Summary: I want my epic fantasy to sweep me away but, at the same time, tantalize me with hints that this is a world that COULD be, a world that is tangible and believable and recognizable even if it isn’t quite our own. Juliet Marillier does an amazing job with that brand of epic fantasy, enlivening it with details that are inspired by our own world’s folklore. In Wildwood Dancing (reviewed here), it was the tale of the dancing princesses and the mythology of Central Europe. In the Shadowfell trilogy, we are introduced to the land of Alban – which, if you know the history of the British Isles, you’ll recognize as a very old name for Scotland (in fact, “Yr Alban” is what it is called in Welsh to this day).
So it’s no surprise that Alban is peopled with not only…people, but also Good Folk, fey creatures that seem like they leapt straight out of the pages of Brian Froud. Good Folk and humans—well, they cohabitate in Alban, but at best, they have an uneasy truce. Ancient wisdom says they can never fight on the same side. But, in the face of a tyrannical ruler, that ancient wisdom might have to be challenged. The only way to do this, says that same lore, is through a Caller: someone with the canny skill of calling the Good Folk to the same side as the humans.
Neryn is a Caller. She’s also the last surviving member of her village, Corbie’s Wood, destroyed in a cull ordered by Alban’s destructive king. Her only hope is to make her way to a rumored rebel stronghold in Shadowfell. Along the way, her skill allows her not only to see the uncanny folk who live in Alban’s forests and fields and waters, but also to talk to them. If she learned to use her power, she might also command them. Alban’s very future depends on Neryn’s quest to learn her true skills, and the rebels’ ability to ally with Good Folk and sympathetic chieftains alike in order to unite against the king (and the queen, I might add, who is a piece of work in herself).
Peaks: This trilogy completely absorbed me. True, I’m predisposed to like most anything that deals with lore of the British Isles, but Marillier’s storytelling is immersive and her land of Alban, vivid and magical. It was a very solidly plotted trilogy, as well, with what felt like constant action and tension propelling things forward to the denouement in the third book, The Caller, which I just finished. Neryn and Flint, as narrators, are easy to relate to, and this makes the difficult choices they are faced with, the awful things they must bear witness to, all the more believable and wrenching. There aren’t easy answers or entirely happy endings in this book; sacrifices must be made and loved ones must be lost for the ultimate cause of freedom and justice. War ain’t easy.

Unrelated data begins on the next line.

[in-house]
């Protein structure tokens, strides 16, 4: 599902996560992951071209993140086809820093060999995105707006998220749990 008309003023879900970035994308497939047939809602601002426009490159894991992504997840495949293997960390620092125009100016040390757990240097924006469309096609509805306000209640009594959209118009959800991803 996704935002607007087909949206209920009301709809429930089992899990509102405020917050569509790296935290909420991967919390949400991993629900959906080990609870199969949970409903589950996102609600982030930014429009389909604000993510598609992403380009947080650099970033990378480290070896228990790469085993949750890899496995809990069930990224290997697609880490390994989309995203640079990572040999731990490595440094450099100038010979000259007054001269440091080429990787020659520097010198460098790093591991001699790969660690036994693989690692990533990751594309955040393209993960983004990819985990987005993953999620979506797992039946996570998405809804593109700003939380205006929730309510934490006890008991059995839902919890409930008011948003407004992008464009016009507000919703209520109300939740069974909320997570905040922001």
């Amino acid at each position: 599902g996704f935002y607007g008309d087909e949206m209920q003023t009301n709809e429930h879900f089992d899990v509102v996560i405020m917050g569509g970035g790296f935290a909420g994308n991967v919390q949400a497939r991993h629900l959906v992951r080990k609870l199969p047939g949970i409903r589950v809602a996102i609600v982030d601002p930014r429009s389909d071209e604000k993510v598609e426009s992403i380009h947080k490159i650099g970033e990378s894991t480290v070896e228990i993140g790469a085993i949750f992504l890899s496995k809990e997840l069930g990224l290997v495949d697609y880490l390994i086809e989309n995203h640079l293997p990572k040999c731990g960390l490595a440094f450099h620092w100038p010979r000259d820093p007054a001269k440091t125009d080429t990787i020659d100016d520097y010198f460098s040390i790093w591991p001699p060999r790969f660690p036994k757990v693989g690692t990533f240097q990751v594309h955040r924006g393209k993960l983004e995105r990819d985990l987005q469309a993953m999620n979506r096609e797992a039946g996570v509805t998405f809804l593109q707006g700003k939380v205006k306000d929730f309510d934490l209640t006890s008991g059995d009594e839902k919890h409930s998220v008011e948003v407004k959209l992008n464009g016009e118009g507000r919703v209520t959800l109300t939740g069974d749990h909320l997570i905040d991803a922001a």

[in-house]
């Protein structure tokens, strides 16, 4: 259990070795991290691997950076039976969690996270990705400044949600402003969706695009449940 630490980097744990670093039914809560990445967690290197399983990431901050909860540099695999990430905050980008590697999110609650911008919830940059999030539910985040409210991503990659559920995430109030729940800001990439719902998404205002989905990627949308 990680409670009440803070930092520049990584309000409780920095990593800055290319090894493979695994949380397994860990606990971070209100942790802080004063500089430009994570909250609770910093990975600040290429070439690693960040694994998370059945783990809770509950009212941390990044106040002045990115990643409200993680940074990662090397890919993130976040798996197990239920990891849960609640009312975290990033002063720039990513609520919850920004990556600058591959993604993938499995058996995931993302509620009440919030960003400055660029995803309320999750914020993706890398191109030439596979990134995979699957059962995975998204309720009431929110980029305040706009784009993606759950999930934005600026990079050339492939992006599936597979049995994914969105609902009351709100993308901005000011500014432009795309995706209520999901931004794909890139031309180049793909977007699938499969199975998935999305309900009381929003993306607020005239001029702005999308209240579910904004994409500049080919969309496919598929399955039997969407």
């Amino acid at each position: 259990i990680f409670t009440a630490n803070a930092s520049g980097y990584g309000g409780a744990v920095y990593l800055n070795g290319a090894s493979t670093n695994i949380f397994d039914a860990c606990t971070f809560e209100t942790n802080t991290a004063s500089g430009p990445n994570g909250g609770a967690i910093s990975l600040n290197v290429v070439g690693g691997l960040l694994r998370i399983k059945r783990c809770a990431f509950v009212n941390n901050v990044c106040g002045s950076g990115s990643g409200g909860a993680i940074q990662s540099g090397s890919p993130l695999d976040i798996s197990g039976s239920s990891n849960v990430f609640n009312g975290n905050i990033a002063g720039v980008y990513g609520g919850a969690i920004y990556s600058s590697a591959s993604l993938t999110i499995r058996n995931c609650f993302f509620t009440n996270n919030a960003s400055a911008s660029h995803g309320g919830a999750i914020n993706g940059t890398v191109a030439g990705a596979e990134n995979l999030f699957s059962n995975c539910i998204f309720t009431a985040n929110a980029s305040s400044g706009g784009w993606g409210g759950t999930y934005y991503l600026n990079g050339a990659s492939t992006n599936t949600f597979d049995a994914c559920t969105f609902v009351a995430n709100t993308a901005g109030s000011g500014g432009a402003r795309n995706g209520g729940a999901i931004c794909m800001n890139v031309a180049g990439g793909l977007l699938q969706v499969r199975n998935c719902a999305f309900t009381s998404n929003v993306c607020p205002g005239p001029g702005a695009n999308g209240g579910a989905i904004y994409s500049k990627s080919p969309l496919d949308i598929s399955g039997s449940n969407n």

Valleys: These are not things I personally found to be an issue, but if you have trouble reading transliterated Scottish brogue, take note that there is a bit of it in this book, mainly from the Good Folk. And, as I mentioned, sacrifices must be made…and characters you really like might die, and then you might cry. Just sayin’.
Conclusion: Starting with Shadowfell, continuing with Raven Flight, and concluding in The Caller, all three of the books in this trilogy are now out, so if you are the type of reader who simply can’t wait out a cliffhanger, then you’re in luck. (As I neared the ending of The Caller, I was actually scared this might not be the last Shadowfell book, but this plot arc, at least, was concluded…and then I was kind of sad because it’s over…There’s no pleasing me, evidently.) Fans of books about the faerie world, from Maggie Stiefvater to Charles de Lint, won’t want to miss this trilogy; and if you like strong female protagonists, you’ll want to throw in your lot with Neryn.
I received my copy of Books 1 and 3 courtesy of the library, and bought Book 2 as a Kindle ebook. You can find SHADOWFELL, RAVEN FLIGHT, and THE CALLER by Juliet Marillier at an online e-tailer, or at a real life, independent bookstore near you!